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Introducing the Orb: Burlington’s newest renewable energy technology

Spherical white wind turbine sits on top of a roof, surrounded by black fence
Joia Putnoi
Vermont Public
The Orb, tagged with model number ORB-A-001, is the first of its kind. The technology is located on the roof of the Burlington Airport parking garage.

Burlington will be the first site of a newly developed rooftop wind turbine called the Orb.

The eight-foot-tall sphere-like turbine, located atop the Burlington Airport parking garage, is the result of a partnership announced earlier this week between Burlington Electric Department (BED) and Massachusetts-based ARC Industries.

The technology, which is being deployed for the first time in the Queen City, was designed to be compact and harness wind energy from urban spaces such as the tops of buildings and requires little maintenance.

“What the Orb represents for us is a new commercial-scale technology that can really work on rooftops as opposed to the wind that we think of that's a bigger scale wind turbine,” said Darren Springer, the general manager for BED.

He said the collaboration was made possible through DeltaClimeVT, a business accelerator program that worked with ARC to create this renewable energy pilot project.

The Orb was designed by Robert Monteith and his colleagues at ARC, who have been working on it for more than 10 years.

According to Monteith, the first unit cost roughly $20,000, but the company is hopeful costs will drop to about half that by the end of next year.

The company says the Orb can be deployed in compact spaces, and generates power even in a light breeze.

“We have a lot of flat rooftops in the city that the Orb would fit nicely on, so I could see it being a great complement to rooftop solar,” Springer with BED said. “Having different resources that are renewable, that balance each other is important for our future and for our grid.”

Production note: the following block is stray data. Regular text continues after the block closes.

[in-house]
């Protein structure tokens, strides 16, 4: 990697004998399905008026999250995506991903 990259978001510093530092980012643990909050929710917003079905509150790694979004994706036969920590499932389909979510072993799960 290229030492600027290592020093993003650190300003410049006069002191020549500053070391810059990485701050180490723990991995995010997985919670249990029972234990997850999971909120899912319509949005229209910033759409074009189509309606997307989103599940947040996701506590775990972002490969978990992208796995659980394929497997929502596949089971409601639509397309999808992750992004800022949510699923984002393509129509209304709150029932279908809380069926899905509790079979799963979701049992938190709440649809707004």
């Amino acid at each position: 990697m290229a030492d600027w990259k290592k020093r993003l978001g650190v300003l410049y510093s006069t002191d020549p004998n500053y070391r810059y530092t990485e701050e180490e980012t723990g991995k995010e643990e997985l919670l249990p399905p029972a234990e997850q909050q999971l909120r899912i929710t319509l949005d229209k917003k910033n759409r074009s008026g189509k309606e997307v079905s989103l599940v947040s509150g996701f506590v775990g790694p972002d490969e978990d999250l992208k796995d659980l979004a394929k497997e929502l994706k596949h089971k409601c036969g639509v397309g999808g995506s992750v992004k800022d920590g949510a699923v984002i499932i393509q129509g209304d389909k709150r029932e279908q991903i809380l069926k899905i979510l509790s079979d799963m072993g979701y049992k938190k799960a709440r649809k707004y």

Springer says if the cost structure does come down in the future, the technology may be eligible for federal tax credits.

Speaking at a press conference on Wednesday, Mayor Miro Weinberger said that the technology will also help Burlington meet its goal to become a Net Zero Energy City by 2030.

According to ARC, other the course of a year, the Orb can generate 3 kilowatts of power, or enough to power 1.5 residential homes.

“This is a big part of what the Burlington city government is focused on,” Weinberger said. “The way we confront climate change is through fiscally responsible, innovative and aggressive tactics that engage every part of our city government, our diverse business community, renters, homeowners and visitors, including the visitors — hundreds of thousands of visitors who pass through the airport here, every year.”

He says that Burlington is focused on remaining a national leader in climate action.

Have questions, comments or tips? Send us a message or tweet us @vermontpublic.

Joia Putnoi worked as a Newsroom Intern from 2022 - 2023.
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